This application seeks support for a phased project. In the initial (R61) 2-year phase we will establish that Cognitive Remediation Therapy (CRT) can increase set-shifting in parents of and/or adolescents with Anorexia Nervosa (AN).
Our second aim i s to determine the appropriate dose needed to achieve positive change in set- shifting. Attaining our milestone would trigger support for three additional years (R33) to confirm target engagement and appropriate dose. We will also evaluate whether or not adding CRT to Family Based Treatment (FBT) will improve outcome compared to FBT alone. Set-shifting (a type of executive functioning often referred to as cognitive flexibility) inefficiencies are hypothesized to be an endophenotype of AN and are, therefore, heritable. Cognitive flexibility can be impacted negatively by situational factors such as malnutrition, stress, and anxiety. It is likely that both adolescents (who are malnourished) and parents (who are under stress) experience significant state-based reduction in their cognitive flexibility during AN and its treatment. While cognitive flexibility can be increased through CRT, there is a significant gap in our knowledge about how to apply CRT to the treatment of adolescent AN, specifically concerning the most appropriate target for CRT: parents or adolescents? The majority of research on CRT with adolescents with AN are pilot and feasibility studies and target set-shifting in adolescents, not parents. We hypothesize that targeting parents may be more impactful for adolescent outcome. First, we must determine if we can increase set-shifting via CRT. In the initial R61 phase we propose to recruit and randomly assign 54 families who have a child with AN to FBT, FBT with parent-focused CRT, or FBT with adolescent-focused CRT. Target engagement will be assessed via neuro- psychological assessment and self-report of cognitive and behavioral flexibility. If we meet our proposed milestones in the R61 phase, we will proceed to the R33 phase. It is possible that one (N = 72 families) or both (N = 93 families) CRT conditions will be examined in the R33 phase. We will confirm our findings from the R61 phase (target engagement and dose of CRT). We will also examine adolescent outcome in FBT alone versus FBT+(parent or adolescent) CRT. Outcome includes rate of weight gain, cognitive symptoms of AN, and variety in macronutrient intake by the adolescent. We will gather preliminary data on putative moderators and/or mediators across both phases in order to inform results. This phased R61/R33 application is innovative in that it is the first to adapt CRT to parents only. Evidence supporting FBT+CRT to increase set-shifting in parents/adolescents will inform future efforts to leverage our understanding of (heritable) neurobiology of AN in adolescents to improve outcome. Further, if CRT for parents significantly improves set-shifting, we can focus our efforts on how best to augment current treatments, support parents, and increase positive outcomes for the adolescent and reduce relapse. Even negative results would inform our understanding of set-shifting inefficiencies as an endophenotype in AN, its measurement, and usefulness as a target in treatment.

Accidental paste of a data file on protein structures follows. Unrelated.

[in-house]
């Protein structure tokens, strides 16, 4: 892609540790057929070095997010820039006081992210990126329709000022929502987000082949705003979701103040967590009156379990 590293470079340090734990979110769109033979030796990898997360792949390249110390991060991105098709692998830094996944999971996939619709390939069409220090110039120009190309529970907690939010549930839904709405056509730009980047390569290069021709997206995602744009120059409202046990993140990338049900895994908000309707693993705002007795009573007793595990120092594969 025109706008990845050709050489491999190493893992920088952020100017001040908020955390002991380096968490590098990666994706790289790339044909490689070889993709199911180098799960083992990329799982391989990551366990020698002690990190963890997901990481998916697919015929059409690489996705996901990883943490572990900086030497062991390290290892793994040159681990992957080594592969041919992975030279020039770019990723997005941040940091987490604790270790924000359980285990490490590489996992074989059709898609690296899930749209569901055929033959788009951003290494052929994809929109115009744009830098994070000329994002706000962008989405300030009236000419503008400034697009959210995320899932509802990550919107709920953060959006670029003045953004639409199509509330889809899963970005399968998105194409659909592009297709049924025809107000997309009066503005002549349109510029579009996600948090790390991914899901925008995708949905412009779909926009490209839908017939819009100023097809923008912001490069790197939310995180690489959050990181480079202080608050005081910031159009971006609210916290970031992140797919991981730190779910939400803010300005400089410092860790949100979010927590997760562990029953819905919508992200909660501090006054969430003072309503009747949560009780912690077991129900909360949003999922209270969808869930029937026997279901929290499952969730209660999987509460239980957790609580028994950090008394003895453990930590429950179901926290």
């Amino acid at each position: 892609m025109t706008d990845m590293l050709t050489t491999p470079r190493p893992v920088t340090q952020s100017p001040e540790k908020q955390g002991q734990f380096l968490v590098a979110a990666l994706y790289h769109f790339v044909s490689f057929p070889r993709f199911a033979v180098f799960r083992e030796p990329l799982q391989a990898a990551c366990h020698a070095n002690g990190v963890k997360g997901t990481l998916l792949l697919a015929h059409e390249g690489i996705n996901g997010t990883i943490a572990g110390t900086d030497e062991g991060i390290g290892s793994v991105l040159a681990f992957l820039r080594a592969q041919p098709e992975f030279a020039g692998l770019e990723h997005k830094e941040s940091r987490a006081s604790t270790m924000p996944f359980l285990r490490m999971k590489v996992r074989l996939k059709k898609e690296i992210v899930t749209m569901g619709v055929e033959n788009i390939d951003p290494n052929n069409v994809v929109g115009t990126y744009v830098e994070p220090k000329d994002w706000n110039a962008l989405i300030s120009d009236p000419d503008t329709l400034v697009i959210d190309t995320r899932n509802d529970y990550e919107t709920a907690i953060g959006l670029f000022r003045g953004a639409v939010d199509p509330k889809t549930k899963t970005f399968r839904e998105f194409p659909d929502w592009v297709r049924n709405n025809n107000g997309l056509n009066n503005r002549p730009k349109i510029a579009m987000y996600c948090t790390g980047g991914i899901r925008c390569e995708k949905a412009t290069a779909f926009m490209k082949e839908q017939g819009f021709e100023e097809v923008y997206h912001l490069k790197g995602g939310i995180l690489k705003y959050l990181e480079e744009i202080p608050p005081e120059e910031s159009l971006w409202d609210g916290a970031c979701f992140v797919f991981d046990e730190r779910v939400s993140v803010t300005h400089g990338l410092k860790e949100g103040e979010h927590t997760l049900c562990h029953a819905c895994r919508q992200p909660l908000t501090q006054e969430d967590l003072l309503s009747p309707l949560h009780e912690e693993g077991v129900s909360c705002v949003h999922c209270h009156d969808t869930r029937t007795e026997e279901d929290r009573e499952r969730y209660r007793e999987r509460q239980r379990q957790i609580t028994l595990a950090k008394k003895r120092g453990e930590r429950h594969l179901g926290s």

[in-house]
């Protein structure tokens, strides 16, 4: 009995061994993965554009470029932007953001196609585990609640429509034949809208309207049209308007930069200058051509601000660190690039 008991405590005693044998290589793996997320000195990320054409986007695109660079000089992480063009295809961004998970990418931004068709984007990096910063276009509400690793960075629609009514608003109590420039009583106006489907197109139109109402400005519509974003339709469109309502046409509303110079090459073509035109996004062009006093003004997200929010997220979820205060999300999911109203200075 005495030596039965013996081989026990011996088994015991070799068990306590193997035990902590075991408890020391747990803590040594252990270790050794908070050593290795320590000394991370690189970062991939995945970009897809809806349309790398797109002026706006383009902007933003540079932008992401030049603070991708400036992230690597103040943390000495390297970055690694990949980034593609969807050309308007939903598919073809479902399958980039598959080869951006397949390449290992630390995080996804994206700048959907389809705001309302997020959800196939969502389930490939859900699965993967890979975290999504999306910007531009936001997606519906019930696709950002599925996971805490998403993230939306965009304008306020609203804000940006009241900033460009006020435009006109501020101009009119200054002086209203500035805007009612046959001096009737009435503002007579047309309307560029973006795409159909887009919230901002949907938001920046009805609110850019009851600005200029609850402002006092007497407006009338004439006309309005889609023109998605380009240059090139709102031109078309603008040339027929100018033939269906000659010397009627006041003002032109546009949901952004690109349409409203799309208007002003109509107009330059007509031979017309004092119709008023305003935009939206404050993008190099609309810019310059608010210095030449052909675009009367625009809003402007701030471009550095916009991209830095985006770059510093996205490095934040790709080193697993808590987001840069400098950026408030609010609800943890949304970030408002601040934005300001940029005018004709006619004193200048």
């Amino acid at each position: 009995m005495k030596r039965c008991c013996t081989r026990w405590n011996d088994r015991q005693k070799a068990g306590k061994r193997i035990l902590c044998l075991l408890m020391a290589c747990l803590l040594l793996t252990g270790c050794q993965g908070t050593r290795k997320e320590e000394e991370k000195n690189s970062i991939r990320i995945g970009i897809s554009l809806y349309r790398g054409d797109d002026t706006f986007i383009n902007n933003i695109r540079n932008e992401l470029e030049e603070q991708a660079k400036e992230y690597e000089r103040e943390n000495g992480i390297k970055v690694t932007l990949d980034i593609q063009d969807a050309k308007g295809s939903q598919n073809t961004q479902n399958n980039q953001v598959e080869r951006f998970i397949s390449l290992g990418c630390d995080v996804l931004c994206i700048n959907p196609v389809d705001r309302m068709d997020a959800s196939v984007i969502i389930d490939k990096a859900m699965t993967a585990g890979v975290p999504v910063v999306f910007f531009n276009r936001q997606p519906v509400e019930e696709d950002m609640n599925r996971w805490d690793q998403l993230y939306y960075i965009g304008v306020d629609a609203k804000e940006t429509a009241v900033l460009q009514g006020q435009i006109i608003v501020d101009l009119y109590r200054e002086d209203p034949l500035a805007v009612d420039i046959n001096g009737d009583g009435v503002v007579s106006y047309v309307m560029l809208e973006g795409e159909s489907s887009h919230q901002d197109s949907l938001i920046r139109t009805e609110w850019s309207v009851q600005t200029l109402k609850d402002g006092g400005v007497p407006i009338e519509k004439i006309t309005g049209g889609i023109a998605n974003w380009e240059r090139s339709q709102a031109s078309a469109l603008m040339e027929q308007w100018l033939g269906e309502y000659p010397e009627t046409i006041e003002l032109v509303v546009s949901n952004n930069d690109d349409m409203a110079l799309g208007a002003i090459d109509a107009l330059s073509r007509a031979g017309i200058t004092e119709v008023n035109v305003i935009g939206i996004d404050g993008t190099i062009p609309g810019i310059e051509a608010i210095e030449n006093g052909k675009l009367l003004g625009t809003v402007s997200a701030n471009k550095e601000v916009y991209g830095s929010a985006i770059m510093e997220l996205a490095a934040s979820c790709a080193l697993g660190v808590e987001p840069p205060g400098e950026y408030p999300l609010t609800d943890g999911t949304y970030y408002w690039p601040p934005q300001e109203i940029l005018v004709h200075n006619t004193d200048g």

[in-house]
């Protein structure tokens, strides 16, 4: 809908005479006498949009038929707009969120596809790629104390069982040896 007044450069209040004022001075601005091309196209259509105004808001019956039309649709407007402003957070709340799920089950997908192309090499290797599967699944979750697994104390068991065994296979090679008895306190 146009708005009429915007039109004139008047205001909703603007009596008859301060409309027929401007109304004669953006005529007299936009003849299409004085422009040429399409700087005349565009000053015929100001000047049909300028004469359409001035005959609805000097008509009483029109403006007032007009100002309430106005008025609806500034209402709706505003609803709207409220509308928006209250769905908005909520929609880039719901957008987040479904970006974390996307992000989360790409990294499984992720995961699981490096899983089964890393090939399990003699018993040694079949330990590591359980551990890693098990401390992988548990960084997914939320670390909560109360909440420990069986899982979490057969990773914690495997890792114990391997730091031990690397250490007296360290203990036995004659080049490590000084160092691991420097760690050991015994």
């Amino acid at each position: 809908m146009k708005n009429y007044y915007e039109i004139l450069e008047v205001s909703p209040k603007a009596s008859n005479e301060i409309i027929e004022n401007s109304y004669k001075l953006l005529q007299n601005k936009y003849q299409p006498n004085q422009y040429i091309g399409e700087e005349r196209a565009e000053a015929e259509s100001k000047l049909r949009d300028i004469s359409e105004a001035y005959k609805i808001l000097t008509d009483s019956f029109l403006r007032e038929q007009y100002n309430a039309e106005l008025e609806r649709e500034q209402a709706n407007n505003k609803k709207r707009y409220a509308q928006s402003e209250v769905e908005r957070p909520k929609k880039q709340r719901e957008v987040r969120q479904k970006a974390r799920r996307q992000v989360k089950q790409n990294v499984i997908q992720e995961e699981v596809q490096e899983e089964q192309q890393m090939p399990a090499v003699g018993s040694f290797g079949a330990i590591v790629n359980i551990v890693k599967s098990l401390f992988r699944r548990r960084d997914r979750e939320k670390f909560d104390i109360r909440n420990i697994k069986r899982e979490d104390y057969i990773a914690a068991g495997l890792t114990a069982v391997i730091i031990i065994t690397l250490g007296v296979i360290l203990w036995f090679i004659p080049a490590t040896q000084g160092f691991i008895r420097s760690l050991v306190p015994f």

Anorexia Nervosa is a serious life-threatening illness with a typical age of onset in adolescence; if not effectively treated, it has the potential to significantly impact adolescent development and quality of life. Research on executive functioning in anorexia nervosa indicates that it may be a viable target for intervention that could improve outcome. The current project focuses on determining whether or not we can improve set- shifting in parents and affected adolescents in the hopes that improvements in set-shifting will, ultimately, improve outcome.